When you are too busy to cook, what is your go-to meal that you plan ahead of time? For my mom it was Japanese Curry aka Curry Rice (Kare Raisu/カレーライス) because she could cook it the day before, and it would taste just as good or even better the second day.
I know some of you are probably surprised to hear there is a Japanese version of curry, but yes we do! And Japanese curry is quite popular for all generations in Japan and it’s widely available in many restaurants. The Japanese curry is a popular dish outside of Japan as well, especially in Asian countries.
The curry was introduced to Japan in late 1800 by the British and originally it was Western-style stews mixed with curry powder. The Japanese adapted curry to their own version, Curry Rice (Kare Raisu, カレーライス) soon after. By 1950s the curry roux in block form was sold by S&B Foods and everyone could make it easily at home.
What is the difference between Japanese and Thai or Indian curry? The Japanese curry sauce is much thicker and sweeter and it’s always served with rice.
The reason why we can make the Japanese curry in a short time is that we use the convenient Japanese Curry Sauce Mix (curry roux カレールー). I’m not a big fan of “instant” or boxed food, but I have to say Japanese Curry Roux is an exception!
Each brand usually comes with 3 levels of spiciness – Mild, Medium, or Hot. Since these are packaged for Japanese taste, the hot is not nearly as spicy as Thai or Indian curry.
If you are going to use a box of curry roux, I highly recommend you to mix up 2-3 different brands of roux and add ketchup, soy sauce, and/or tonkatsu sauce (or Worcestershire sauce) to enhance the flavor and give some complexity to the sauce.
Don’t want to miss a recipe? Sign up for the FREE Just One Cookbook newsletter delivered to your inbox! And stay in touch on Facebook, Google+, Pinterest, and Instagram for all the latest updates. Thank you so much for reading, and till next time!
- 1 lb boneless skinless chicken thighs (or beef, pork, seafood, tofu, or vegetables)
- Freshly ground black pepper
- 2 carrots
- 2 onions
- 1-2 potatoes
- ½ Tbsp. ginger
- 2 cloves garlic
- 1½ Tbsp vegetable oil
- 1 QT (4 cups/1000ml) chicken broth (or water if you use store bought curry roux)
- 1 apple (I used Fuji apple)
- 1 Tbsp. honey
- 2 tsp. salt
- Homemade Japanese curry roux or 1 box (7 oz, 200g) store bought Japanese curry roux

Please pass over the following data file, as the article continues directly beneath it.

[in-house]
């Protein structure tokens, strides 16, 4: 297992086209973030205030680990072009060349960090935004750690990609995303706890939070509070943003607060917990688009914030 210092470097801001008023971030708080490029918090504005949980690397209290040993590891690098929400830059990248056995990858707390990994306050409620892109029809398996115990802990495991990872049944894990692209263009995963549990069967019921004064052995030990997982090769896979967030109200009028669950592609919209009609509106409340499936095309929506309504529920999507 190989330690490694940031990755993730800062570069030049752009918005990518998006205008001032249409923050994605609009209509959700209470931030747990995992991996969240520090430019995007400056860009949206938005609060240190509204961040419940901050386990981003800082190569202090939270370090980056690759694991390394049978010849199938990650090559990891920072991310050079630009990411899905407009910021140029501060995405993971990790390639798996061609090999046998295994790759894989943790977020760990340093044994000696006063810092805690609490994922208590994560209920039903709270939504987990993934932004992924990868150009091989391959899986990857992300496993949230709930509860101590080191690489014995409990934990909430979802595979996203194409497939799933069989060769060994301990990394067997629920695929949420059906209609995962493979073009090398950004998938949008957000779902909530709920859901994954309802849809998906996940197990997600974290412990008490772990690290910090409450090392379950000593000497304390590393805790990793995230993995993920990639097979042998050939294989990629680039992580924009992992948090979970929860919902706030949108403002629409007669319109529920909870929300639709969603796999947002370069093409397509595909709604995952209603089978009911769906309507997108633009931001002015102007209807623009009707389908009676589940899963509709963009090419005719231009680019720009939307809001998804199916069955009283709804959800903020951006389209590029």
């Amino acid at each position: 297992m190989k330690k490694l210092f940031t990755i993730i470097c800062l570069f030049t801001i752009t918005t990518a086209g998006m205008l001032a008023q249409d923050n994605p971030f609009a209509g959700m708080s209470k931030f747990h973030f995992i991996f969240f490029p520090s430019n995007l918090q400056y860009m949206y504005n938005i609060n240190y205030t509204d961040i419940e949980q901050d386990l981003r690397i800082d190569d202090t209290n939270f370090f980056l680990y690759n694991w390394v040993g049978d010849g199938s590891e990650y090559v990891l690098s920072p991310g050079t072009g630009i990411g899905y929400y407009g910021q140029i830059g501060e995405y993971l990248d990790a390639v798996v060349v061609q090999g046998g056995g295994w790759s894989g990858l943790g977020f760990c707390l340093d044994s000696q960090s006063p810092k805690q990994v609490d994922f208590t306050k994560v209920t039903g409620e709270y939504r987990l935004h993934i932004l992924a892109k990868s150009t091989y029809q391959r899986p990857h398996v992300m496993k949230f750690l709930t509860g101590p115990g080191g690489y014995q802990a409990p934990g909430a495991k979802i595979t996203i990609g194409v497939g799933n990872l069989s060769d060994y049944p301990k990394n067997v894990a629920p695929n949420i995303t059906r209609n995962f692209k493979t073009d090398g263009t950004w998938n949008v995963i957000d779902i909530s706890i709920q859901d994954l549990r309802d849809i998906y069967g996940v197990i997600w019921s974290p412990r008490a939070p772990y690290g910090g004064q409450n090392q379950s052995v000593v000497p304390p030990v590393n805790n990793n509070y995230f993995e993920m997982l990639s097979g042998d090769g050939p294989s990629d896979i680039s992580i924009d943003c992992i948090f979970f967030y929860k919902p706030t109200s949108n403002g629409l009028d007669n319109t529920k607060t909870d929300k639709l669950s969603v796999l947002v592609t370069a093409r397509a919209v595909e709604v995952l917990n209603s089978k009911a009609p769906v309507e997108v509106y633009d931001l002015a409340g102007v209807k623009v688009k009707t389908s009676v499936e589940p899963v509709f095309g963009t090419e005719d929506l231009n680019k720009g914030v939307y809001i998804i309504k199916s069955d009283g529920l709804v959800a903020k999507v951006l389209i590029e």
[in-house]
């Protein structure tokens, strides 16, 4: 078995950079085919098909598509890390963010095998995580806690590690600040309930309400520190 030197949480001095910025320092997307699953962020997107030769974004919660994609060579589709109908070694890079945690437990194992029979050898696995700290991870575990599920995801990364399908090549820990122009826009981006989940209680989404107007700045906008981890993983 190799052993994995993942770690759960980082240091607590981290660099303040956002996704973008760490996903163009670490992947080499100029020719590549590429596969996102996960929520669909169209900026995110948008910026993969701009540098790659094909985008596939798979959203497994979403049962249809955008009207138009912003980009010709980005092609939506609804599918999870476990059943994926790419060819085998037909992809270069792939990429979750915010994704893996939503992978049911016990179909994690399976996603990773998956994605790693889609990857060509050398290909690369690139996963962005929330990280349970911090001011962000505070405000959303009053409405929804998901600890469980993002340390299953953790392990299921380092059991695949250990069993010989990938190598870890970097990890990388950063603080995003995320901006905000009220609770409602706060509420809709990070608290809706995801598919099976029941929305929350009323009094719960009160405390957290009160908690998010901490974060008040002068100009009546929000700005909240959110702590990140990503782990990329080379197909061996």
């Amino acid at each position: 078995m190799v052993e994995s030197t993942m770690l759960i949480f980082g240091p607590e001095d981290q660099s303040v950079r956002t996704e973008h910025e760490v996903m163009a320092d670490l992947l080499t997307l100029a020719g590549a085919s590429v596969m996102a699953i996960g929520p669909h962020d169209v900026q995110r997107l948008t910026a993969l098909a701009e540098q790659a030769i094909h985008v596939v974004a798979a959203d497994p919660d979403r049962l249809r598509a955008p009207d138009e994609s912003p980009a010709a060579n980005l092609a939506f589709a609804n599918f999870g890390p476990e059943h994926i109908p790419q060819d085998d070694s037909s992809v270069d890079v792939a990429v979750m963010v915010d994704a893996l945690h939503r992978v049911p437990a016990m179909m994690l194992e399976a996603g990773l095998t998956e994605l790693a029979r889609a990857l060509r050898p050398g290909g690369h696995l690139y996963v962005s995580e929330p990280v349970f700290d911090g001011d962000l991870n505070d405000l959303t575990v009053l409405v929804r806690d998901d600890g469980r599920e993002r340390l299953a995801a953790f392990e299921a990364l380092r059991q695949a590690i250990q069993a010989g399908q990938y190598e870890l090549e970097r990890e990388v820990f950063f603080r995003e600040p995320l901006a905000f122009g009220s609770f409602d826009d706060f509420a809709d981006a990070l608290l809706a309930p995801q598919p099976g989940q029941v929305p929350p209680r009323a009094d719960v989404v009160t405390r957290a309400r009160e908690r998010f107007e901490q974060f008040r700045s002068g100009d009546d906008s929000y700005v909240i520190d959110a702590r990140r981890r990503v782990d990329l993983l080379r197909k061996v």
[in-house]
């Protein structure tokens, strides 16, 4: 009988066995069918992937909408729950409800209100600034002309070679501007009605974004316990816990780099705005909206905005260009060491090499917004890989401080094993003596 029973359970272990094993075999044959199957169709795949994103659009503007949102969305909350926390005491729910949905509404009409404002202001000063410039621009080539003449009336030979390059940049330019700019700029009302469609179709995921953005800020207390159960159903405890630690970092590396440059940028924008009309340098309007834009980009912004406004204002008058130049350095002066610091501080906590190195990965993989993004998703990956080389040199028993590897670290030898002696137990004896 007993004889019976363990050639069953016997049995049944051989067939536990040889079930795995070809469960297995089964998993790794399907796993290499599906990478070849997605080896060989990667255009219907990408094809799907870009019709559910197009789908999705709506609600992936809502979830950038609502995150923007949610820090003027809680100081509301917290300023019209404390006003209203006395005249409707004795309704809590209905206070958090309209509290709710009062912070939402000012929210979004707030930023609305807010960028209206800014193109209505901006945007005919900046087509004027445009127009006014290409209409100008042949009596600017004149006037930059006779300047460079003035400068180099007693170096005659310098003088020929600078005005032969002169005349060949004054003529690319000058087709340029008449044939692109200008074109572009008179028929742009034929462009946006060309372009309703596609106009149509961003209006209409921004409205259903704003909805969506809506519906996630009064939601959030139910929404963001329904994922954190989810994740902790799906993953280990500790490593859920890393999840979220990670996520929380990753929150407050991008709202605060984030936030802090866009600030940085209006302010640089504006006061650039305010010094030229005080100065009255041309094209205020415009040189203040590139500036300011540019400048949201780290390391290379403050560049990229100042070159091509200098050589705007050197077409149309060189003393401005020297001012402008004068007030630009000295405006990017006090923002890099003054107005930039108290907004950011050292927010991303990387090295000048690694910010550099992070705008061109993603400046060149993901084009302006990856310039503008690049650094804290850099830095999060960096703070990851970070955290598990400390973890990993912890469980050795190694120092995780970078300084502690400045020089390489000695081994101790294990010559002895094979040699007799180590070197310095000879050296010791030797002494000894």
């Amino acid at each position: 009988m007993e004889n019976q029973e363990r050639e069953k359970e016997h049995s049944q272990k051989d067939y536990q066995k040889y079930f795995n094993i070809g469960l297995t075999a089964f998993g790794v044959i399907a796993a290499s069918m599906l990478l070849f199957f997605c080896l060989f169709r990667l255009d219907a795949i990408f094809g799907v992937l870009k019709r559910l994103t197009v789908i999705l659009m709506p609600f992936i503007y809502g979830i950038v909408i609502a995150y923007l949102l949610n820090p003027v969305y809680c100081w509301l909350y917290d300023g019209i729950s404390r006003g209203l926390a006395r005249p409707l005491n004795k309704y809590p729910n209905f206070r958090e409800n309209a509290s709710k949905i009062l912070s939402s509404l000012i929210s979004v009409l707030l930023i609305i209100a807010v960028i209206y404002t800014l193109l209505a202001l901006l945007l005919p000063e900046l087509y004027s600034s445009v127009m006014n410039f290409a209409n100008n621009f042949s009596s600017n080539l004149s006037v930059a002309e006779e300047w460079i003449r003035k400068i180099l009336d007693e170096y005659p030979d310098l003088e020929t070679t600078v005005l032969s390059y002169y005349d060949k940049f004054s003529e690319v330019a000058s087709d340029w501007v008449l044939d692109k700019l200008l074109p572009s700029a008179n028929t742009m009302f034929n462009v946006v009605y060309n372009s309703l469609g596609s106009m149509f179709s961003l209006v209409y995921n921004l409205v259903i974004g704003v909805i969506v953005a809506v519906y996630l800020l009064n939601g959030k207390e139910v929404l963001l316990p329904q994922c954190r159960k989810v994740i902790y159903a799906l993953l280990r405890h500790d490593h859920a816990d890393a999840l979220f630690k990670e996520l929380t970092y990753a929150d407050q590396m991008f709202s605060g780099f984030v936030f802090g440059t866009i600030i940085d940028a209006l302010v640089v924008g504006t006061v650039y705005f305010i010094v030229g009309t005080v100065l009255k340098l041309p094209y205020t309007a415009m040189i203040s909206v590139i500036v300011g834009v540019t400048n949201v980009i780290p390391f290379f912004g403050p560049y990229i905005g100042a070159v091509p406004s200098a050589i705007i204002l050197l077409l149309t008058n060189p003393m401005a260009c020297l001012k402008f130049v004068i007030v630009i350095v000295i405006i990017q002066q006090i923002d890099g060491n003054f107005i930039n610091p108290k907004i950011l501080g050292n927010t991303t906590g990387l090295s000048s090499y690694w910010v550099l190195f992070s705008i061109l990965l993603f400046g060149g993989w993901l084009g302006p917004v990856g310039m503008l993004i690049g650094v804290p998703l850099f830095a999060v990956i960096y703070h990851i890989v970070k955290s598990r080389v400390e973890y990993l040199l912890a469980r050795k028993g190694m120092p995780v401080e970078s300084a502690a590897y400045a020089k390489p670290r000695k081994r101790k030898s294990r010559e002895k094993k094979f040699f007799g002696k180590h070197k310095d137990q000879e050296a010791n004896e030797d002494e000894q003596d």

- 1½ Tbsp. soy sauce
- 1 Tbsp. ketchup
- Rinse the chicken and pat dry with paper towel. Discard the extra fat and cut it into bite size pieces. Season the chicken with salt and pepper.
- Peel and cut the carrot in rolling wedges (Rangiri) and cut the onions in wedges.
- Cut the potatoes into 1.5 inch pieces and soak in water for 15 minutes to remove excess starch.
- Grate the ginger and crush the garlic.
- Heat 1½ Tbsp vegetable oil in a large pot over medium heat and sauté the onions until they become translucent.
- Add the ginger and garlic.
- Add the chicken and cook until the chicken changes color.
- Add the carrot and mix.
- Add the chicken broth (or water).
- Bring the stock to boil and skim the scrum and fat from the surface of the stock.
- Peel the apple and coarsely grate the apples.
- Add the honey and salt and simmer uncovered for 20 minutes, stirring occasionally.
- Add the potatoes and cook for 15 minutes, or until the potatoes are tender, and turn off the heat. Meanwhile you can make homemade curry roux.
- When the potatoes are ready, add the curry. If you use the store-bought curry roux, put 1-2 blocks of roux in a ladle and slowly let it dissolve with spoon or chopsticks. Continue with the rest of blocks. Then go to Step #17.
- If you are using homemade curry roux, add a ladleful or two of cooking liquid from the stock and mix into the curry paste. Add more cooking liquid if necessary and mix well until it’s smooth.
- Add the roux paste back into the stock in the large pot and stir to combine.
- Add soy sauce and ketchup. Simmer uncovered on low heat, stirring occasionally, until the curry becomes thick.
- Serve the curry with Japanese rice on the side and garnish with soft boiled egg and Fukujinzuke. You can store the curry in the refrigerator up to 2-3 days and in the freezer for 1 month. Potatoes will change the texture so you can take them out before freezing.